The El Nino circulation pattern interrupts the normal circulation of the Pacific Ocean at irregular intervals ranging from 2 to 7 years. During the normal years that occur between El Ninos, surface temperatures along the coasts of Peru and Ecuador and in the eastern equatorial Pacific are near 18 C in winter far cooler than typical tropical temperatures (25 C) and in fact the coolest tropical surface water on Earth.
The lower non-El Nino temperatures result from upwelling driven by strong winds in southern hemisphere winter (August). The winds from the south drive warm surface waters westward away from the coast of South America, and cooler water wells up from below. The winds then turn to the west near the equator and drive warm surface water toward the southwest, causing cool water to well up near the equator. Upwelling water brings nutrients to the surface, supplying food to an ecosystem ranging from plant plankton to fish, sea birds, and marine mammals. Non-El Nino years are also dry along the coast of South America because cool, upwelling waters are a poor source of water vapour for the atmosphere. As a result, the coastal deserts of Peru and Chile are normally among the driest regions on Earth.
El Nino years change all this. During El Nino winters, strong southerly winds fail to blow in the eastern and tropical Pacific, upwelling does not occur, and the surface waters along the South American coast warm by 2 to 5 C. Without upwelling, the plankton populations crash, and most fish die or move away. Without fish, sea birds on tropical islands cannot feed their young, and they abandon their nests to fly elsewhere in search of food. In severe El Nino years, a significant fraction of the year's population of young sea birds and mammals dies. Ocean warming near the coastal South American deserts produces a large source of moisture, and rain falls in cloudbursts that produce flash floods in regions with little or no natural vegetation cover to absorb the water. The warm rains also favour the breeding and spread among humans of tropical diseases such as malaria and cholera.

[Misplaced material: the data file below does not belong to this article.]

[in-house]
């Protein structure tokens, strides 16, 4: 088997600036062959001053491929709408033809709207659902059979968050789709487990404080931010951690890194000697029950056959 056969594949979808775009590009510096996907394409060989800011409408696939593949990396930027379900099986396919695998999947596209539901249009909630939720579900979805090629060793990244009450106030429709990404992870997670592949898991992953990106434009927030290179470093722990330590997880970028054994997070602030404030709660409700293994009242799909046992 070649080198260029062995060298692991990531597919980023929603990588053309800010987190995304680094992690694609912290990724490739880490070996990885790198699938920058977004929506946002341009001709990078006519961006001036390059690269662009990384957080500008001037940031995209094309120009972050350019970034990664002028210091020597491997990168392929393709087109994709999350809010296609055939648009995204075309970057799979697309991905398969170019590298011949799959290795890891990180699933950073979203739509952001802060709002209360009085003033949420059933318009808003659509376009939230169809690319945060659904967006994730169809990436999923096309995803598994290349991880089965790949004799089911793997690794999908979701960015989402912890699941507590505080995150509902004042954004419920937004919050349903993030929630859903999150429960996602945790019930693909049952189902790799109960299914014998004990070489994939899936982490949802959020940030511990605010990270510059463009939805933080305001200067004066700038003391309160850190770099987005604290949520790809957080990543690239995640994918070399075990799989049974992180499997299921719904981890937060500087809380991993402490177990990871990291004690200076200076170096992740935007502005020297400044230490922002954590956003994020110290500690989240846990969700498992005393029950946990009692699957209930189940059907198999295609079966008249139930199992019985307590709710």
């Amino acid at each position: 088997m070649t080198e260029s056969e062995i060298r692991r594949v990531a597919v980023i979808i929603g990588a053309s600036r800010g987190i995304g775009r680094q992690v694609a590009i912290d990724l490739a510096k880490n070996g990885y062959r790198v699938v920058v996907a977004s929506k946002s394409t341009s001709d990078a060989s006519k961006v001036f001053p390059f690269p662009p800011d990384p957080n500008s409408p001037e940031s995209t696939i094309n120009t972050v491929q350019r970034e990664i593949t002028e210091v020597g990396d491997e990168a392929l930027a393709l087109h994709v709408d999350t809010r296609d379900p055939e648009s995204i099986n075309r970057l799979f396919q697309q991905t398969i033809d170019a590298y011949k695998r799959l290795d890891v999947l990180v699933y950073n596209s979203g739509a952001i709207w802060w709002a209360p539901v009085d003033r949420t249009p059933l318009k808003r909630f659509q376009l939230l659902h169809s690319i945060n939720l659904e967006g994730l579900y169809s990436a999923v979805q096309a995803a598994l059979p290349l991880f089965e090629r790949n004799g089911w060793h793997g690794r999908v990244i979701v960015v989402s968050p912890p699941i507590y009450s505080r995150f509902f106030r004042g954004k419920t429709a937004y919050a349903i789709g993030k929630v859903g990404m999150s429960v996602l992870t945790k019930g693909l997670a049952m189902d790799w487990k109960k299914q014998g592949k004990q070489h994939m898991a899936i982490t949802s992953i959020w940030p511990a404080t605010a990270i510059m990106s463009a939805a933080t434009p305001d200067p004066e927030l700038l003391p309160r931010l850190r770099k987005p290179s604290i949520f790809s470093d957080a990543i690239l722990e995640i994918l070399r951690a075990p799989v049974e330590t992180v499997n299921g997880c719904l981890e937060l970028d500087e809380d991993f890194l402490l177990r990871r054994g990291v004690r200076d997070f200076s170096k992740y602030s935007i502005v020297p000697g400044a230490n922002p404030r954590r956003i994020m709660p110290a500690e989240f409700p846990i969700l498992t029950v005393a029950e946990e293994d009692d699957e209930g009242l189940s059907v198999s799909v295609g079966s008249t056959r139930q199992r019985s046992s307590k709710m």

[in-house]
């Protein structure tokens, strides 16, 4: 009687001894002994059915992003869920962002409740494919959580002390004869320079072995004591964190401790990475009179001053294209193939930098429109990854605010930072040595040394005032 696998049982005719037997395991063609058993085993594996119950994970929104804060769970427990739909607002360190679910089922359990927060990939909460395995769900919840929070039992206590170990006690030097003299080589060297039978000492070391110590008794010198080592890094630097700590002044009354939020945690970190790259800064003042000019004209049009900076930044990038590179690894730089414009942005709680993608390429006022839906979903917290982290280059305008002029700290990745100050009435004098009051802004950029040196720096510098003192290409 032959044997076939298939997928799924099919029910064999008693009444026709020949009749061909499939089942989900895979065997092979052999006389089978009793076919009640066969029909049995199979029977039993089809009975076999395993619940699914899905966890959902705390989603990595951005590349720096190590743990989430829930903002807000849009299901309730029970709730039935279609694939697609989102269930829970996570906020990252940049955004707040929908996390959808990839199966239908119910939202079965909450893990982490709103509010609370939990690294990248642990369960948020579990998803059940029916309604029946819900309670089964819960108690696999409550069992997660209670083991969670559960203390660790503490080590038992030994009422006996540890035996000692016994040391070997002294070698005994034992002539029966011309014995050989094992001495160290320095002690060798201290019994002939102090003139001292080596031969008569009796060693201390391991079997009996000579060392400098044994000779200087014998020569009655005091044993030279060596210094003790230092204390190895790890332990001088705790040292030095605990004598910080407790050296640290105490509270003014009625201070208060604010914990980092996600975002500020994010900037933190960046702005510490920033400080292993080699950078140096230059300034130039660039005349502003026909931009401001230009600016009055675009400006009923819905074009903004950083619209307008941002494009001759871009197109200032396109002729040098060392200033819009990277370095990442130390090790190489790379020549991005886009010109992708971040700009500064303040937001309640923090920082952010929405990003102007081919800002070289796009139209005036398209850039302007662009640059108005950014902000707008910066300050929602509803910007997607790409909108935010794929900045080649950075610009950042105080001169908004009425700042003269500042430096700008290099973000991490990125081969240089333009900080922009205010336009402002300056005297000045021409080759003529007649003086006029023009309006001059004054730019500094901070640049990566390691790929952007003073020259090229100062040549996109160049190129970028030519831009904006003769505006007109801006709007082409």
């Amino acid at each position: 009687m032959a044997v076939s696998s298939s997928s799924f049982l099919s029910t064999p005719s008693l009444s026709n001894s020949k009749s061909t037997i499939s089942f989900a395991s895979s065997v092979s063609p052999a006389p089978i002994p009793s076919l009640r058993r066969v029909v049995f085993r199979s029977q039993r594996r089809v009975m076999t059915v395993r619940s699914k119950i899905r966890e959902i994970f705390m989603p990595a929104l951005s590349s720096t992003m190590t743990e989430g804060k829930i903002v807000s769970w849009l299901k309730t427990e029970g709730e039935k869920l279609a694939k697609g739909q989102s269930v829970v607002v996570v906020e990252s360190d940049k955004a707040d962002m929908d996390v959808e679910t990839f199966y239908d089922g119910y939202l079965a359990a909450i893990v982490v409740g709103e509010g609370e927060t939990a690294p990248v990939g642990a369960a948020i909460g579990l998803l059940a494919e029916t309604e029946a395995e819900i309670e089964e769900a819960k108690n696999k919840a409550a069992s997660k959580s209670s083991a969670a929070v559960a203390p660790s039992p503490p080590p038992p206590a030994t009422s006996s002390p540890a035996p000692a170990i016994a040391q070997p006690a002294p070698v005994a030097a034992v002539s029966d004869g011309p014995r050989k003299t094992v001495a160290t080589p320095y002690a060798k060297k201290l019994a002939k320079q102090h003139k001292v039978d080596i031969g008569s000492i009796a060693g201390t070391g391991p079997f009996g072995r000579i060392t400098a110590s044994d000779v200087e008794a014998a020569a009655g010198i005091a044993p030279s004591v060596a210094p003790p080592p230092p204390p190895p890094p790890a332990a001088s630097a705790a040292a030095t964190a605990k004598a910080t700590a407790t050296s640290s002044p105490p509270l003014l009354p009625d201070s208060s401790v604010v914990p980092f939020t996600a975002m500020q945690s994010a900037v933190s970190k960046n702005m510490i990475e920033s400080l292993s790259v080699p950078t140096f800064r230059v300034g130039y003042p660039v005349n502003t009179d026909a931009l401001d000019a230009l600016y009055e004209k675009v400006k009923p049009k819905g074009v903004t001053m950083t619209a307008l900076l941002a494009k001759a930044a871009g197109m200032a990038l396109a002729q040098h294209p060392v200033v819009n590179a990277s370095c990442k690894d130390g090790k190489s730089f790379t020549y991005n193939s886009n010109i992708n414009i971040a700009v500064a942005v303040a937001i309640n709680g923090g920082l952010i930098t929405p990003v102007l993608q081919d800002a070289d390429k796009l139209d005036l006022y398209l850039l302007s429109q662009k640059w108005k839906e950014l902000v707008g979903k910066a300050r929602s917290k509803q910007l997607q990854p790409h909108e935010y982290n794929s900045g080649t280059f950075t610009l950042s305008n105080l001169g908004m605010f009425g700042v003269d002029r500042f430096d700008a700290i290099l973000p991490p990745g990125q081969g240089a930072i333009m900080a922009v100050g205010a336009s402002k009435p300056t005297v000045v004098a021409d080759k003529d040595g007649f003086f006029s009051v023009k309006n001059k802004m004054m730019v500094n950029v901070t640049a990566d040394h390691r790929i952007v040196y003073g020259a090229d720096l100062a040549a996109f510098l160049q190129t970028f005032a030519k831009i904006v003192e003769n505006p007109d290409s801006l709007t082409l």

Even though the El Nino circulation pattern reaches its height during southern hemisphere winter in August, the first hint of unusual warming of the surface ocean is often detected during the previous summer, near Christmas. For this reason, Peruvian fishermen named this phenomenon "El Nino," or "the boy child."
El Nino events are part of a larger-scale circulation spanning the entire tropical Pacific. In the 1920s the atmospheric scientist Gilbert Walker found matching changes in atmospheric pressure between the western Pacific (northern Australia and Indonesia) and the south-central Pacific island of Tahiti. High pressures over Australia correlate with low pressures in the south-central Pacific and vice versa. Low atmospheric pressures are associated with rising air motion and rainfall, while high surface pressure is associated with sinking motion and dry conditions. The opposing pressure trends through time across the tropical Pacific are part of an enormous circulation cell called the Southern Oscillation. Sinking and rising motions occur at opposite times over northern Australia and Indonesia in the west and across the south-central Pacific in the east.
El Nino and the Southern Oscillation are linked. El Nino years, with warm ocean temperatures and heavy rains in Peru, are times of high pressure and drought over northern Australia and of low pressures and high rainfall in the south-central Pacific. Non-El Nino years, with cool ocean temperatures near South America, are times of low pressure and increased rainfall in northern Australia and of higher pressures and reduced rainfall in the south-central Pacific. This linked circulation is known as ENSO (El Nino-Southern Oscillation).
The physical link between these two systems occurs in the lower atmosphere and the upper ocean. Strong trade winds that cause upwelling in the eastern Pacific during non-El Nino years also drive warm surface water westward across the tropical Pacific. Warm water piles up in the western Pacific at a height several tens of centimeters above the level of the eastern Pacific and forms a natural source of moisture for evaporation and precipitation in northern Australia and Indonesia. Some of the rising air flows eastward at high elevations and sinks in the east-central Pacific, contributing to the normally cooler and drier conditions near South America.
During El Nino years, without strong trade winds pushing water westward, some of the pool of warm water in the western Pacific flows back eastward and becomes a source of latent heat and moisture for local rains. When the flow reaches the Americas, it deflects northward and southward along the coast, bringing warmer and wetter conditions north to California and south to Peru, along with reduced upwelling. In the western Pacific, slightly cooler conditions during El Nino years result in the drying in northern Australia and Indonesia. Eventually El Nino conditions subside and the tropical ocean reverts to its normal state. ON occasion it overshoots its normal state and produces abnormally cool sea-surface temperatures in the eastern Pacific. This overshoot is called La Nina, or "the girl child."